An interesting idea that I've seen several people write up about is the idea of a non-stop train that one would leave by getting onto another train that would stop. The stopping train would then either pull into a station immediately, or cruise about town to lower-traffic destinations.
The primary advantage of this is that the main-line train does not have to stop, ever. This saves energy and runs faster. People going to destinations further down the line are not slowed by people getting off on the station where the train is now, and the train can be refuled and repaired at the end of the line.
The primary disadvantages are space and safety. If someone should be a little too slow in disembarking, suddenly the stopping train pulls away, dropping the slow passenger onto the tracks at speed. Ouch. Space-wise, this means all train stations need to have an extra set of tracks that moves next and paralell to the main trains, for a fairly long distance. (However long it takes to disembark the train, reembark the new passengers, plus two extra minutes for safety's sake all times speed to produce a distance.) This distance can be reduced if the main train slows down, but that lessens the advantages given above. (Only a little bit.)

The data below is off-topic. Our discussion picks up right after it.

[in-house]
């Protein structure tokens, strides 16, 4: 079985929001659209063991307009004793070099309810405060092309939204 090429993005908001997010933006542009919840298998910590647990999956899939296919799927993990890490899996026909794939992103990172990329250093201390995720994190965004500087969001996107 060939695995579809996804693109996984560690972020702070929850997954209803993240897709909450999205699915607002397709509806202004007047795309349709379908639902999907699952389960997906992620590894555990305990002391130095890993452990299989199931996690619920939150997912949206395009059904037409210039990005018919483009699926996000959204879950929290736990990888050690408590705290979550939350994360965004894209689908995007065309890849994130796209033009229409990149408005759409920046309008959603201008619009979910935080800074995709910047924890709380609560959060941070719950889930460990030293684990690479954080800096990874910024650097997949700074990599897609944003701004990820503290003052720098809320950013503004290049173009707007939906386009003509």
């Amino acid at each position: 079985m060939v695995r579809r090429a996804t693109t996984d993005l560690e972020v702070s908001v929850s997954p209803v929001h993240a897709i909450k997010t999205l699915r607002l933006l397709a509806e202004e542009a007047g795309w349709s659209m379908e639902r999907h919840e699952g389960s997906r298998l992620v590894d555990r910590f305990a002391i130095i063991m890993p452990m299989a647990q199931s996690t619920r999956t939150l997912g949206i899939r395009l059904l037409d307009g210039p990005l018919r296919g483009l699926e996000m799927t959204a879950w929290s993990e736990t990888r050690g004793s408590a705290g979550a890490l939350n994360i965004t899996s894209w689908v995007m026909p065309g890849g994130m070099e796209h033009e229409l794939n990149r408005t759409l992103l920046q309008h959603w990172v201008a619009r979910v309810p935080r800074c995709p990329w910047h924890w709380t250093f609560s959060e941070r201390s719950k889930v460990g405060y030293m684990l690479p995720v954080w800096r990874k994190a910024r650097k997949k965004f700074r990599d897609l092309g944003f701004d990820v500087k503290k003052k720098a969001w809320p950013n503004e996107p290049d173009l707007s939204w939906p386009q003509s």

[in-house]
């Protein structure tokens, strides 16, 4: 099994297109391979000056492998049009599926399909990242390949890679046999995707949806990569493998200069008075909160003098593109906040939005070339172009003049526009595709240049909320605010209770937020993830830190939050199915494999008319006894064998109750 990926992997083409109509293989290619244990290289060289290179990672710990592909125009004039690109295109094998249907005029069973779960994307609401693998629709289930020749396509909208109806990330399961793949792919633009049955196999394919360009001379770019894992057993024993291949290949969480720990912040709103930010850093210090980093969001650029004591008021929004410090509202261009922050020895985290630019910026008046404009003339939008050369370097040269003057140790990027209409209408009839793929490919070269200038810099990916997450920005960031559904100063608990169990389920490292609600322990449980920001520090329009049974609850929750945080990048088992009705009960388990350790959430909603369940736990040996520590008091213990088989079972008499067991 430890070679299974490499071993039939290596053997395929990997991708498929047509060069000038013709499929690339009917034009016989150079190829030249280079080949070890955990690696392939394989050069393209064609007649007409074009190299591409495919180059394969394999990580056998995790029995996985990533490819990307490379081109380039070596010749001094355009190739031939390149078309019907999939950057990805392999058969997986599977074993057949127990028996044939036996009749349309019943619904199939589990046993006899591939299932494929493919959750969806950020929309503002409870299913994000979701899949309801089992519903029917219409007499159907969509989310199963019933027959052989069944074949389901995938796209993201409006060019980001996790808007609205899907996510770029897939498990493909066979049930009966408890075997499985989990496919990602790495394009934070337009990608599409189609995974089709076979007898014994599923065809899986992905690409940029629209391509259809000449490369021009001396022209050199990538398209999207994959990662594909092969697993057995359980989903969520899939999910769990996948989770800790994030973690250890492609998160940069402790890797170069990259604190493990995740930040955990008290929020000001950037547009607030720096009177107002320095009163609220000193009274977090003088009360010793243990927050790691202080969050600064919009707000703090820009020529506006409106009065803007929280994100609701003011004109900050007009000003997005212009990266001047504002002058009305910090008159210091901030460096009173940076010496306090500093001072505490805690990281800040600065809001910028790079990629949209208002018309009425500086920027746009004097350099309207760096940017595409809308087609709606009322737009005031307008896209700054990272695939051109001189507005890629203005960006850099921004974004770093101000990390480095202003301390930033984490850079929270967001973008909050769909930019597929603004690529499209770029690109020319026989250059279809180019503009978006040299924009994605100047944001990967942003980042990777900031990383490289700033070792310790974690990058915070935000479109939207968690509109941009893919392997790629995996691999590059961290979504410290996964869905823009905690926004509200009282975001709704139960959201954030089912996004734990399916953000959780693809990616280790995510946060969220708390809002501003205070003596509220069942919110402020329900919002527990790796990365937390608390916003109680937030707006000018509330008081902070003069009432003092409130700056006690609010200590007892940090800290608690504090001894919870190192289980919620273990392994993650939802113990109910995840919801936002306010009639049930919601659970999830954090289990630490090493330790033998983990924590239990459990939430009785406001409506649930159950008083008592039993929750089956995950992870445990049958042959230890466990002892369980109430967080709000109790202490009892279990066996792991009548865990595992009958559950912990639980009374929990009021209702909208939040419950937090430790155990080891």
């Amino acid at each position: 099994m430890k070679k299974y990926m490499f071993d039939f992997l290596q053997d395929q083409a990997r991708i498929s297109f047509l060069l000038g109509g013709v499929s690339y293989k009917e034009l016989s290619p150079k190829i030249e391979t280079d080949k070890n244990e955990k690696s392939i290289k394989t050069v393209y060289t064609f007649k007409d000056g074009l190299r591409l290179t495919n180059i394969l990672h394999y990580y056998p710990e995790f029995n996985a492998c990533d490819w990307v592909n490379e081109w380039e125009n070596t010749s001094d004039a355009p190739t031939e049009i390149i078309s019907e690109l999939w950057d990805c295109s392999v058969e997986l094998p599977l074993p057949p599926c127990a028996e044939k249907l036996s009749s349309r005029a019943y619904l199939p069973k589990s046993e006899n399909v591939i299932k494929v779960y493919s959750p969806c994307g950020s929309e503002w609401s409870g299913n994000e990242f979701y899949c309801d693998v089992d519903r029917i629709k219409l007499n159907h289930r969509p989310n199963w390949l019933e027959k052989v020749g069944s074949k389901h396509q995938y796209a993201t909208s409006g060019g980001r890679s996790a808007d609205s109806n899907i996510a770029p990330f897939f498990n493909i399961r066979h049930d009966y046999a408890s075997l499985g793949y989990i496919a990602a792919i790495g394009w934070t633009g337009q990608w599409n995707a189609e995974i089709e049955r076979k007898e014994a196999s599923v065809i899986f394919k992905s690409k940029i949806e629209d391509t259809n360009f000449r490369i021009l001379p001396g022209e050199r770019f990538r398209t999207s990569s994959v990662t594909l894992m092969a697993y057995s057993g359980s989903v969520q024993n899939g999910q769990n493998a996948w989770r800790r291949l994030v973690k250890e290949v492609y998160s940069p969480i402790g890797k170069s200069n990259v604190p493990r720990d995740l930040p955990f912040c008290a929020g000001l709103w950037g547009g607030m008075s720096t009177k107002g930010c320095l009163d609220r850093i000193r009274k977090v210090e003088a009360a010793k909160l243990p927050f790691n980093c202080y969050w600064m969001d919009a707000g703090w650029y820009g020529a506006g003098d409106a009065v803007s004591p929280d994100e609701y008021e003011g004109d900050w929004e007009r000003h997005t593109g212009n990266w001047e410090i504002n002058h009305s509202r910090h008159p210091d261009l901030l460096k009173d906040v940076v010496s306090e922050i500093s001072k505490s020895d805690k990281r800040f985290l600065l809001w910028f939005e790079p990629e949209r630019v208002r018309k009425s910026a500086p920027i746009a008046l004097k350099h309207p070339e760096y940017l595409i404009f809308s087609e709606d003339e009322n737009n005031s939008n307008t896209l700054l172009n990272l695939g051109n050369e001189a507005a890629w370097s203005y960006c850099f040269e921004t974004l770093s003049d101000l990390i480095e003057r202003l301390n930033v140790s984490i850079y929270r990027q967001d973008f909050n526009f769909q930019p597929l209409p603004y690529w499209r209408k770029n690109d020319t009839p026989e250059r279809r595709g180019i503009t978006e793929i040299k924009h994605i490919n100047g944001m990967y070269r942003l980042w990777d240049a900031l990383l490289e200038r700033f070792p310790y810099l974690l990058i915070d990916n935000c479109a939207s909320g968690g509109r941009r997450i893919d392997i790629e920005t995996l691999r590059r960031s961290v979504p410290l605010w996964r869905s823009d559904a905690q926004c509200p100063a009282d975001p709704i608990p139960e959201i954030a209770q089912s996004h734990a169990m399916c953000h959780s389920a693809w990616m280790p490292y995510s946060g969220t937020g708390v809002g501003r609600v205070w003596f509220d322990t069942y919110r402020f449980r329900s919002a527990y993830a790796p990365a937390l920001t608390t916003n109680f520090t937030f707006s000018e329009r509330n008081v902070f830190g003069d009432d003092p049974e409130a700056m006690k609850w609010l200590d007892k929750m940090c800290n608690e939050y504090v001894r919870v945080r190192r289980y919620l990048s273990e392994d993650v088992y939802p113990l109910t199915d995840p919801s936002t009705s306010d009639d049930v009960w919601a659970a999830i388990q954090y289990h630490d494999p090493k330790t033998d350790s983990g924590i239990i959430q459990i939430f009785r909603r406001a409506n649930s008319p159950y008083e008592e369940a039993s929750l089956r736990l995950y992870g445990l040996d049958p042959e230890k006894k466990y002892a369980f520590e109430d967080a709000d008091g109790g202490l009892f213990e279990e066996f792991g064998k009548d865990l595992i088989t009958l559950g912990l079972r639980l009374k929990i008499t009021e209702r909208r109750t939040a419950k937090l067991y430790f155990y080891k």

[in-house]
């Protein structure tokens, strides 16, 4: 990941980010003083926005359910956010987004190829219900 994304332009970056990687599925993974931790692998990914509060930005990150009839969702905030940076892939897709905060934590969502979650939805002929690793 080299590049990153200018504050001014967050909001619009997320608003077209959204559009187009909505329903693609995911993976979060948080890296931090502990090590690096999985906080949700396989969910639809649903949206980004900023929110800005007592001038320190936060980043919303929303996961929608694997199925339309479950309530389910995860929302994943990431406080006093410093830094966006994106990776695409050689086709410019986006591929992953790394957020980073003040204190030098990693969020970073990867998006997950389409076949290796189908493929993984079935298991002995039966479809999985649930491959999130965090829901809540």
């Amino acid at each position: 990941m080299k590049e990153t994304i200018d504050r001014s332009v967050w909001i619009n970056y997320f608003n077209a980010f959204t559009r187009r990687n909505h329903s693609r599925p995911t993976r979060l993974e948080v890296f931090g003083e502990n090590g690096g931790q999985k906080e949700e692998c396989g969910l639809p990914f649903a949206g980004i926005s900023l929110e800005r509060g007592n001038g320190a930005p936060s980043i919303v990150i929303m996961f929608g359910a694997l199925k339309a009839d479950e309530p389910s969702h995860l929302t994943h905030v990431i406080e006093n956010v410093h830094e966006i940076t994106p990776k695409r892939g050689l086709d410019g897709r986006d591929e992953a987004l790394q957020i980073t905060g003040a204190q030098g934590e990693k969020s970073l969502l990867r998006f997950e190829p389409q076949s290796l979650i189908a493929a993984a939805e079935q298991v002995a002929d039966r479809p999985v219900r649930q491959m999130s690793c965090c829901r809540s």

This probably won't happen for safety's sake. That one slow person getting dropped on the tracks would probably die, and most societies aren't willing to kill for efficiency's sake. (Also, I'm pretty sure at least one person would fall out per trip. Some people are very clumsy.)